Such phrase-mongering is utterly bankrupt. The NPA has no way to enforce its request for abrogation of the law on Sarkozy: strikes are now limited to a few militant workplaces, which Sarkozy plans to ignore.

More importantly, the NPA is hostile to developing a political campaign to rally the social opposition that it claims to represent. The only viable perspective for renewed struggle against social cuts is one the NPA rejects: mobilizing the workers independently of the unions, in a political struggle to bring down Sarkozy and build a workers’ government fighting for socialist policies.

Instead, the NPA aims to bolster the authority of the unions and the pro-business “left” establishment, notably the Socialist Party (PS), which is seeking to manipulate popular opposition to Sarkozy for its own electoral purposes. Throughout the strike, the NPA insisted on the need for a “unitarian” campaign with the PS, a right-wing party that supports austerity measures.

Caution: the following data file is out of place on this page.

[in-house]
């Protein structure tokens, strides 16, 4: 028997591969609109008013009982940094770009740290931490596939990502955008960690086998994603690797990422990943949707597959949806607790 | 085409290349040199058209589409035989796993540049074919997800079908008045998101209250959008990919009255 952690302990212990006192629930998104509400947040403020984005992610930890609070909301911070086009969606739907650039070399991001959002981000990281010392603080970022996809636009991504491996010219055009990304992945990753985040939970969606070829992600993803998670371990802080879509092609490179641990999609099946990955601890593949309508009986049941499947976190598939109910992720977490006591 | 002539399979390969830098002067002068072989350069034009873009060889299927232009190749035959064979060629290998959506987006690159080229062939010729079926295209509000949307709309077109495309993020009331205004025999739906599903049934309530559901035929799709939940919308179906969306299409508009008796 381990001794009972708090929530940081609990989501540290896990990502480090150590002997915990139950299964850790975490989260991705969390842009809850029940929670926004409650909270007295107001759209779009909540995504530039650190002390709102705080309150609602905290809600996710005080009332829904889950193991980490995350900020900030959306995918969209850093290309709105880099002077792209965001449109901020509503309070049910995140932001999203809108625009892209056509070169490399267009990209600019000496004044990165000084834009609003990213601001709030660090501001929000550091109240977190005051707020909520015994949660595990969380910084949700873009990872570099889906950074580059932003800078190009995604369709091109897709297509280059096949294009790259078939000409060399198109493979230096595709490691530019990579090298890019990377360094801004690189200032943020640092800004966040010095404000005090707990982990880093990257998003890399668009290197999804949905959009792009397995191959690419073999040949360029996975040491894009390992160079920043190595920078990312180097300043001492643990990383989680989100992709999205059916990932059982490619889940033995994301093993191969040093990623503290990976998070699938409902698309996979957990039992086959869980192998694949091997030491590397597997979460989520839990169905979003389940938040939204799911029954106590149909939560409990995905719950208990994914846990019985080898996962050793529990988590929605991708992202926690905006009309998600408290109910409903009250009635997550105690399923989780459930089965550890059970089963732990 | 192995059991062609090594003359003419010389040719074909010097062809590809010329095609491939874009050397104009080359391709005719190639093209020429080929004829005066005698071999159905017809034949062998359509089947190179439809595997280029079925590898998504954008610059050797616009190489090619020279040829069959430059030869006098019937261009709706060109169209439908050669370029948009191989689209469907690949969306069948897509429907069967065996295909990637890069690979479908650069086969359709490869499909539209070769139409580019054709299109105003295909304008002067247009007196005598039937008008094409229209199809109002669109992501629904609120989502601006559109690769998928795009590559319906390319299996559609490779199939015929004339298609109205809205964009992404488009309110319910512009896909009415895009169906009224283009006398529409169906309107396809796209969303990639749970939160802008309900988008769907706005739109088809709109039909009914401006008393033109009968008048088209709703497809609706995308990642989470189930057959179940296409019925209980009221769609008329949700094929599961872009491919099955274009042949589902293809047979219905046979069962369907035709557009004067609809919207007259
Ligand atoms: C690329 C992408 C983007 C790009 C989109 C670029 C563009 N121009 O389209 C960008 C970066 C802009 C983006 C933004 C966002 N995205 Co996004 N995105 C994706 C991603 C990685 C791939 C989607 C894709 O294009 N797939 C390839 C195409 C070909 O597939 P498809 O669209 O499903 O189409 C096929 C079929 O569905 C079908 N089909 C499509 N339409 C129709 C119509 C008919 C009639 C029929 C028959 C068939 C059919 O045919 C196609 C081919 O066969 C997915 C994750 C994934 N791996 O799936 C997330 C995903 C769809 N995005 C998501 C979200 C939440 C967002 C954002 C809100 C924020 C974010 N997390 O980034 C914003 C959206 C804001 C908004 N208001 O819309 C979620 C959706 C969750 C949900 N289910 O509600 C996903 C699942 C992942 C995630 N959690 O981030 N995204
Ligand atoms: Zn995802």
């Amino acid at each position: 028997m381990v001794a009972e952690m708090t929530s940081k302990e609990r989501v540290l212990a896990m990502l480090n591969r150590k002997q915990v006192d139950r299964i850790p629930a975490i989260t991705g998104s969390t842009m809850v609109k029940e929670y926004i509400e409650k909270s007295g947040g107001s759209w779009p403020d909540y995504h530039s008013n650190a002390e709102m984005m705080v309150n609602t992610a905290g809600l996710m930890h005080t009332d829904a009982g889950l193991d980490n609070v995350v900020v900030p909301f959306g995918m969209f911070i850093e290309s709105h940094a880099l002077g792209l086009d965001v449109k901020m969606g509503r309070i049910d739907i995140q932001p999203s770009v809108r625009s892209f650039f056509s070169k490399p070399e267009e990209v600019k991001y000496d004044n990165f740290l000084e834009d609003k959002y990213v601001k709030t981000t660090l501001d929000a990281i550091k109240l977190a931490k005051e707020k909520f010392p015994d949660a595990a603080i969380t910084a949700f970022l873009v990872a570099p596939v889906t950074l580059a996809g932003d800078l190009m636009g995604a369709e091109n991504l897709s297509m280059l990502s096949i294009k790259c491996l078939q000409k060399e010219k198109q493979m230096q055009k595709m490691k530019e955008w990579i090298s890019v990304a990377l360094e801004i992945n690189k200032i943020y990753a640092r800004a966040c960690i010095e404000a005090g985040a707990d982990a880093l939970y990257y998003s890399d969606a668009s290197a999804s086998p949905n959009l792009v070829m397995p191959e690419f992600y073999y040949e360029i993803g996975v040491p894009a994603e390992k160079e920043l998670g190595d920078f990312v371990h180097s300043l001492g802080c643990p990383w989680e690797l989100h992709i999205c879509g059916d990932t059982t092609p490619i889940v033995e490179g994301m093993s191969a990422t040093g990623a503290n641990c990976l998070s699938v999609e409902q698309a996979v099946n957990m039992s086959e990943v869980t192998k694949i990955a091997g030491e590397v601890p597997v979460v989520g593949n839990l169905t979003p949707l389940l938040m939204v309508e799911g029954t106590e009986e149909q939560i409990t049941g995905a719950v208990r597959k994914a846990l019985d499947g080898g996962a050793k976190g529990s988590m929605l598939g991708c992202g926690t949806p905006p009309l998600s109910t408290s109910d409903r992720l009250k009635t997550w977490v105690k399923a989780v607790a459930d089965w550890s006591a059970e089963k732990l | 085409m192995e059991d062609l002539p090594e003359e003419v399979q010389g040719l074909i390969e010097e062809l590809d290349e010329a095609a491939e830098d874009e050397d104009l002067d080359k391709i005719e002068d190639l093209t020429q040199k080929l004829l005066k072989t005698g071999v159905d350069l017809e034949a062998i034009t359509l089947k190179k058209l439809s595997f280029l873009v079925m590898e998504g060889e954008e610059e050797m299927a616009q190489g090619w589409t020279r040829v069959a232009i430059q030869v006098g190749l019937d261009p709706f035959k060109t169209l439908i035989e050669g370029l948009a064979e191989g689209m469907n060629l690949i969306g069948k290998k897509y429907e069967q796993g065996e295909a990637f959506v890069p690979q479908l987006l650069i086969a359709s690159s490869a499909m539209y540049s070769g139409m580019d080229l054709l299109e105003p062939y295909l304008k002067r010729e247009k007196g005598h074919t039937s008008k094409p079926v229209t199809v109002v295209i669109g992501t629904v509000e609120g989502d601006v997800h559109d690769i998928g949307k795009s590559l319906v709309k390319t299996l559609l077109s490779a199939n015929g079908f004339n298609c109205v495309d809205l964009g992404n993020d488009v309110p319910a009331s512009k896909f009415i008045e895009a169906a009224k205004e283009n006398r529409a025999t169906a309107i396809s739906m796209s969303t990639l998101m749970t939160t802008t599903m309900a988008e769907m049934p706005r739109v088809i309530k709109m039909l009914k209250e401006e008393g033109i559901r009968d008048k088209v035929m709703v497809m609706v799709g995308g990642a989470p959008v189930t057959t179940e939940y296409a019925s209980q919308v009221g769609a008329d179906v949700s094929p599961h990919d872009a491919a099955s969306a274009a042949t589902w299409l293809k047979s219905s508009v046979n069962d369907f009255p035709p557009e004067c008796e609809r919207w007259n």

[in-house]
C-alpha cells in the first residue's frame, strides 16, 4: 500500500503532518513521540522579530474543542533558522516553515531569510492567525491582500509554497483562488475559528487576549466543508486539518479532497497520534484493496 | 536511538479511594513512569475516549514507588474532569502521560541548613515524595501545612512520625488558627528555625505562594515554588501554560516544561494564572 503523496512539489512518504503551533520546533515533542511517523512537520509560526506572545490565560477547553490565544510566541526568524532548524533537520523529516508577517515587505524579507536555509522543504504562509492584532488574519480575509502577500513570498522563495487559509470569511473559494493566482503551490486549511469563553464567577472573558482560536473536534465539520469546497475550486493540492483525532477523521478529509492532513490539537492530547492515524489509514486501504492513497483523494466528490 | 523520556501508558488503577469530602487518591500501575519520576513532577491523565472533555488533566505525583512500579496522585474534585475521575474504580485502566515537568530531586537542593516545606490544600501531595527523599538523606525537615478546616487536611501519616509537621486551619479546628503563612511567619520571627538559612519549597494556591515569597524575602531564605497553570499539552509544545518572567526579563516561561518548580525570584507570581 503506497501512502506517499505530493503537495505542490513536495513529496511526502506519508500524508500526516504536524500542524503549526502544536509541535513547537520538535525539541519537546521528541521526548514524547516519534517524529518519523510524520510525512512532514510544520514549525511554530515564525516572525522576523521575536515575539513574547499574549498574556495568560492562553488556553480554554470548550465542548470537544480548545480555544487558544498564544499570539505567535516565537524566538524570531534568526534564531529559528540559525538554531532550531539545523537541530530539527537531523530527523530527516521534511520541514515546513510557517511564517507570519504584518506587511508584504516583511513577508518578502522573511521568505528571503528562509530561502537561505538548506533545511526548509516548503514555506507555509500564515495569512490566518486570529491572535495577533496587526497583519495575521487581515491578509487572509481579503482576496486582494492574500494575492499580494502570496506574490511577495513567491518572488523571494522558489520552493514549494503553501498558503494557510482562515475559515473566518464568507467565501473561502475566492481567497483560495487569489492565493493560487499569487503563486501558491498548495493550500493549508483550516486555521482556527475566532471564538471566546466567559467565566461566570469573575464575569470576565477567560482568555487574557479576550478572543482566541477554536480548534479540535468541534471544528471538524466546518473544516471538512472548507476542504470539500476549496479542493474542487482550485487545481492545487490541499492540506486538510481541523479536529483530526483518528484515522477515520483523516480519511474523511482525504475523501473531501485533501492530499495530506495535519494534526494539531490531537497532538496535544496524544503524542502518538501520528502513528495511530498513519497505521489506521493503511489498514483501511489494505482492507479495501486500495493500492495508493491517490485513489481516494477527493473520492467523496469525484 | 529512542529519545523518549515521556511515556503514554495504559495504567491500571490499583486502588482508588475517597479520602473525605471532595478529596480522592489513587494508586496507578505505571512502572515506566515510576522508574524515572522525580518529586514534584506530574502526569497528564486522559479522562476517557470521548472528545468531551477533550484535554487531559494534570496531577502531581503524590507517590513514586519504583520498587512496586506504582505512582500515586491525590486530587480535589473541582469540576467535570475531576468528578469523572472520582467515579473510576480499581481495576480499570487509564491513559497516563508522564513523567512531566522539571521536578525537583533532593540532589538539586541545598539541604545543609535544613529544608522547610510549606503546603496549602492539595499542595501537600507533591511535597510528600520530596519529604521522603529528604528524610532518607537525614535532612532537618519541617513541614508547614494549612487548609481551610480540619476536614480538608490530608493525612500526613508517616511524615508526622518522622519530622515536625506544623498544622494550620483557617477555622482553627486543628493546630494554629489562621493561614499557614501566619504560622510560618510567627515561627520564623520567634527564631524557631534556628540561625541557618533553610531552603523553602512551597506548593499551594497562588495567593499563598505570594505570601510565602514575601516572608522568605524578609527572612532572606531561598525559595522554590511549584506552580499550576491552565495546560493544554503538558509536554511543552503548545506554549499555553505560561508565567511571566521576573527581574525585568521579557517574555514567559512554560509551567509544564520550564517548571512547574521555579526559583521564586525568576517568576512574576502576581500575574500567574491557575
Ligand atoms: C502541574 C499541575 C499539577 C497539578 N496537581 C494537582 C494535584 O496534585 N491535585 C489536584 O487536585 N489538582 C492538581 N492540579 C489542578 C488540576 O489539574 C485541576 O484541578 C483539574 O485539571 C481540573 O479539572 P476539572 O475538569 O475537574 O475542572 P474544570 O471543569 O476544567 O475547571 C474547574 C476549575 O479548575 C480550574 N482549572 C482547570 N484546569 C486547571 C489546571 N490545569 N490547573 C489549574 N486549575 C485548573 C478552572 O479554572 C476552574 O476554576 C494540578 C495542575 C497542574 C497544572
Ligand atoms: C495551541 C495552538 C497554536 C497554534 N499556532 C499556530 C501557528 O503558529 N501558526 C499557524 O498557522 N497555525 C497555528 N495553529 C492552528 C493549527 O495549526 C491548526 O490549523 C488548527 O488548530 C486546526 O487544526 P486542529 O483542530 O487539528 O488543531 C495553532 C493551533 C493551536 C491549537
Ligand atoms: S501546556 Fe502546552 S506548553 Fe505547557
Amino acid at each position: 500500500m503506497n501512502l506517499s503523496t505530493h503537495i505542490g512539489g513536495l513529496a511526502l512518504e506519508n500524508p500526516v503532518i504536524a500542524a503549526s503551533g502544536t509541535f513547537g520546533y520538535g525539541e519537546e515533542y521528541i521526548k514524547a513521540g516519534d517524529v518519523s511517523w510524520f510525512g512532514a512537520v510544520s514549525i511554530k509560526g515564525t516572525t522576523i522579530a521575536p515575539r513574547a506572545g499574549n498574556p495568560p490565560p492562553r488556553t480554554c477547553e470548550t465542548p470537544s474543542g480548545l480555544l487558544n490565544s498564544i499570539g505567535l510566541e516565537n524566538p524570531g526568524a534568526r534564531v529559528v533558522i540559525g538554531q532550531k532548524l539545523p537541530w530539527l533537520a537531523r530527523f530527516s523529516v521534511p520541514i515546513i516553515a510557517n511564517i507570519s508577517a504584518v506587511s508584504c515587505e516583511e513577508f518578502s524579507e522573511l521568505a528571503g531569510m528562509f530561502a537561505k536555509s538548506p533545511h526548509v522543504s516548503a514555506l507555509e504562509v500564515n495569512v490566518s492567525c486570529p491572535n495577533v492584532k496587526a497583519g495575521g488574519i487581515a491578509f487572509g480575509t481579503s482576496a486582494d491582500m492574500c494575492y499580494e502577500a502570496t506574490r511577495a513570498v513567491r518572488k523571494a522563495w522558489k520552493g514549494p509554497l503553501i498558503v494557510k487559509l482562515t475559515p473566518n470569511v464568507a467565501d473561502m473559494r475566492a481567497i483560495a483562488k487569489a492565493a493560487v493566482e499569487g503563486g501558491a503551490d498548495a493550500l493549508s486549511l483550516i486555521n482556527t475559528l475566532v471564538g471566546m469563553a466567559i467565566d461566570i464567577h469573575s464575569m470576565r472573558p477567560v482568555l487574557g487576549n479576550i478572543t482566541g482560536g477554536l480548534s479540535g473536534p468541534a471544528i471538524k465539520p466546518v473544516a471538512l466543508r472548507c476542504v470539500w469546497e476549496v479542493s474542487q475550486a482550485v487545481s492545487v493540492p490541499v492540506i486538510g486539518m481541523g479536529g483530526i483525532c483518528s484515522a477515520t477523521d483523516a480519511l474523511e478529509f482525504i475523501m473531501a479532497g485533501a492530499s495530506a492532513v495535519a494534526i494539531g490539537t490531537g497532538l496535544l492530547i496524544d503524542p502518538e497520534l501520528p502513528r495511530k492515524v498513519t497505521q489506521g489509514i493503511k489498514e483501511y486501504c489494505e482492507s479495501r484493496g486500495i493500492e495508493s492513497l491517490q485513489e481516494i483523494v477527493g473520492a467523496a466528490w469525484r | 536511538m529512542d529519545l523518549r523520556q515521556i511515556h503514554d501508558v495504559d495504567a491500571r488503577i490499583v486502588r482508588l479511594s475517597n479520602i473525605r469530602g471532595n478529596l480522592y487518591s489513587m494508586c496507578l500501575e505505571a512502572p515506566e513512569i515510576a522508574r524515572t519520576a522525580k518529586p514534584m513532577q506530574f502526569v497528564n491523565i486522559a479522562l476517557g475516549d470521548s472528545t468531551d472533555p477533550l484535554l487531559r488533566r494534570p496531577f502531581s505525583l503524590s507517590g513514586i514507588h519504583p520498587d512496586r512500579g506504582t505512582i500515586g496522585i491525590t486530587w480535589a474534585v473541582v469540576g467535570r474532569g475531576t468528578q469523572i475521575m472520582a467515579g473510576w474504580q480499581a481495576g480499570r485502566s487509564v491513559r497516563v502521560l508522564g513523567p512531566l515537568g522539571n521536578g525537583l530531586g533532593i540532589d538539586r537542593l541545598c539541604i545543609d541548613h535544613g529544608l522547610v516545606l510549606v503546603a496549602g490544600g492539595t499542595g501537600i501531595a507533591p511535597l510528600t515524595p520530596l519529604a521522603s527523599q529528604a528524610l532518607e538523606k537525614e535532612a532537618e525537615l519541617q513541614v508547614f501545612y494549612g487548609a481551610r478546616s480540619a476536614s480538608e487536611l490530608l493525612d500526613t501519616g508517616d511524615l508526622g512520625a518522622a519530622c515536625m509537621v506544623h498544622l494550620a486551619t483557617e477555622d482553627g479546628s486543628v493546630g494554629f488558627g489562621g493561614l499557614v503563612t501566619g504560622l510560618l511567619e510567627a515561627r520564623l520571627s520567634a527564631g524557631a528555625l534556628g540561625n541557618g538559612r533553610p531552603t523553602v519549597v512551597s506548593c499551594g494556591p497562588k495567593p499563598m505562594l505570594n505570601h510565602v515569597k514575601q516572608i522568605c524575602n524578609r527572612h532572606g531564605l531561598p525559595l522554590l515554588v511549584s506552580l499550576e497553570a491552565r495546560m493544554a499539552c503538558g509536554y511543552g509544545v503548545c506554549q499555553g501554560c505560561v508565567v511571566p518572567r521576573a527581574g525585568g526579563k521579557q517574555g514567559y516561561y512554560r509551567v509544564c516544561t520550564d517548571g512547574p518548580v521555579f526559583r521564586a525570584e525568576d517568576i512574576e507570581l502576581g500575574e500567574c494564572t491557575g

The NPA insists that workers still on strike should continue striking, under the leadership of the unions: “The reinforcing of action in our workplaces by combative trade unions is obviously the order of the day.”

The NPA states its support for the PS, even as it acknowledges that the PS supports cutting pensions: “The Socialist Party attends demonstrations—and that is a good thing—but it is caught in an insoluble contradiction. The PS’s position is not fundamentally different from that of the government on the question of pensions.”